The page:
Manuel Veth –
It was not a fairy tale ending for Leonid Slutsky at Wembley, as CSKA Moscow was defeated 3-1 by Tottenham Hotspur. The result means that CSKA finished Group E in fourth place, and therefore will not join FC Rostov, Zenit, and Krasnodar in the round of 32 of the UEFA Europa League in the spring.
The day before the game, Slutsky had released an official club statement in which he confirmed, what at this point had been the worst kept secret in Russian football, that he would step down as the head coach of CSKA Moscow.
⚡️⚡️⚡️ ОФИЦИАЛЬНО: Леонид Слуцкий принял решение покинуть ЦСКА после игры с Тоттенхэмом. Имя нового наставника будет названо до конца недели pic.twitter.com/C8KIldobU0
— ПФК ЦСКА Москва (@PFC_CSKA_MOSCOW) December 6, 2016
In seven years with CSKA, Slutsky won three Russian Football Premier League titles, including last season, two Russian Cups, and two Russian Super Cups. He has also managed CSKA Moscow on over 300 occasions, and was perhaps the architect of what can, in retrospect, only be described as a golden era on a national level.
Leonid Slutsky failed to deliver internationally
Internationally, however, Slutsky failed to establish CSKA Moscow as a proper contender. The 2010-11 season was the last time CSKA Moscow managed to qualify out of the group stage of the Champions League, when they finished second behind Inter Milan, but were then eliminated by Real Madrid in the round of 16.
Their best finish in Europe was in Slutsky’s maiden European season, as they reached the quarterfinal of the 2009-10 UEFA Champions League where the club was eliminated by Inter Milan.
Those two sides from 2009-10, and 2010-11 also, in some ways, represented the pinnacle of talent in CSKA Moscow’s side. Players like the Berezutski twins, Sergei Ignashevich, Miloš Krasić, Vagner Love, Zoran Tošić, Keisuke Honda, where among the names that formed a formidable team that was hard to beat both in Russia, and also abroad.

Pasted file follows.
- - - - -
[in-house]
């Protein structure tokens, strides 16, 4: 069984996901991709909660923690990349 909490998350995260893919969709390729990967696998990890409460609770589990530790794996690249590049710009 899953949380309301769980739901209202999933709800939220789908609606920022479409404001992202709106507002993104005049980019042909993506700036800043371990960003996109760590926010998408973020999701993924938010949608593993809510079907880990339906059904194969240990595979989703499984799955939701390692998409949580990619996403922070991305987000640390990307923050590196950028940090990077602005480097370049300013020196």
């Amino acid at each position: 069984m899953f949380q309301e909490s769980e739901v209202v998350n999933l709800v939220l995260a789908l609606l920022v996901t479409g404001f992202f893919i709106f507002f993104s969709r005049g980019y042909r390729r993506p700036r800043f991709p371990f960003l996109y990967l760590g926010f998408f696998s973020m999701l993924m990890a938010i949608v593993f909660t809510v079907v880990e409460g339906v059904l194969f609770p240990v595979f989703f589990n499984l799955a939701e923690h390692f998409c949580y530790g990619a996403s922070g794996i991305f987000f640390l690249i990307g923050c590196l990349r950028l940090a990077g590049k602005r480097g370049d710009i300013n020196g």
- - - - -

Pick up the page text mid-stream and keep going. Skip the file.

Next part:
Those core players were later complimented by the likes of Seydou Doumbia, and Ahmed Musa in 2011. But, at some point, Slutsky seemed incapable of developing the squad further, as he did not integrate young players, or manage to bring further talent from abroad.
Slutsky could not adapt to changing economics at the club
Some of it was down to economics—the Russian economy slowed down and then came to a standstill, CSKA was no longer able to invest in foreign stars, which prompted owner Evgenii Giner to focus on young talented players from the academy instead. But Aleksandr Golovin, and more recently Fedor Chalov aside, Slutsky seemed reluctant to give academy players an extended run in the first squad.
Hence, when the foreign star players left, Slutsky relied heavily on the talented core of the team. The problem, however, was that the core of the squad was aging.
Some of this was already evident last season, but CSKA were lucky that their traditional opponents in the Russian Football Premier League were all experiencing difficult seasons as well, which meant that CSKA could scrape by and secure the title on the last day of the season, ahead of surprise package Rostov.
CSKA, in fact, often appeared tired, and maybe that was somewhat down to the fact that Slutsky was playing an exhausting double role in that he was coaching the national team, and CSKA at the same time.
Euro 2016 exhausted Slutsky
Slutsky did remarkably well to get Russia to the tournament in France last summer, but then Russia deflated, and those who saw the manager speak to the press noticed that Slutsky seemed exhausted. Apparently, it was right after the tournament that Slutsky brought up the possibility of resigning at the club for the first time.